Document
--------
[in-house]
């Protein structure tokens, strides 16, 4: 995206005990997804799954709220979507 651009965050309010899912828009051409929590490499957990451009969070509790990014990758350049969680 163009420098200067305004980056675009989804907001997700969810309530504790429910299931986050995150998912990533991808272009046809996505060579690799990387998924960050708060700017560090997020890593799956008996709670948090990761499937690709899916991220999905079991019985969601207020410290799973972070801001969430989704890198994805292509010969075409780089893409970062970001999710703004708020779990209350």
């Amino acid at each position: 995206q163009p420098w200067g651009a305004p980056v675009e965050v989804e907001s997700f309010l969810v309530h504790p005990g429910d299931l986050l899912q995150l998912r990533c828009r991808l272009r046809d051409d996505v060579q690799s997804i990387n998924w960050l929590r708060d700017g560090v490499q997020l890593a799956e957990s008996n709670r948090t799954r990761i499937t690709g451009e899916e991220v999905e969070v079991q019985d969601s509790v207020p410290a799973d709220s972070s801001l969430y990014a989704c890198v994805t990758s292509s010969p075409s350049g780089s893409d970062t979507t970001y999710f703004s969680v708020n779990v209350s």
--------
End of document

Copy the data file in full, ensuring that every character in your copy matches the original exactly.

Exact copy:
[in-house]
């Protein structure tokens, strides 16, 4: 995206005990997804799954709220979507 651009965050309010899912828009051409929590490499957990451009969070509790990014990758350049969680 163009420098200067305004980056675009989804907001997700969810309530504790429910299931986050995150998912990533991808272009046809996505060579690799990387998924960050708060700017560090997020890593799956008996709670948090990761499937690709899916991220999905079991019985969601207020410290799973972070801001969430989704890198994805292509010969075409780089893409970062970001999710703004708020779990209350």
């Amino acid at each position: 995206q163009p420098w200067g651009a305004p980056v675009e965050v989804e907001s997700f309010l969810v309530h504790p005990g429910d299931l986050l899912q995150l998912r990533c828009r991808l272009r046809d051409d996505v060579q690799s997804i990387n998924w960050l929590r708060d700017g560090v490499q997020l890593a799956e957990s008996n709670r948090t799954r990761i499937t690709g451009e899916e991220v999905e969070v079991q019985d969601s509790v207020p410290a799973d709220s972070s801001l969430y990014a989704c890198v994805t990758s292509s010969p075409s350049g780089s893409d970062t979507t970001y999710f703004s969680v708020n779990v209350s």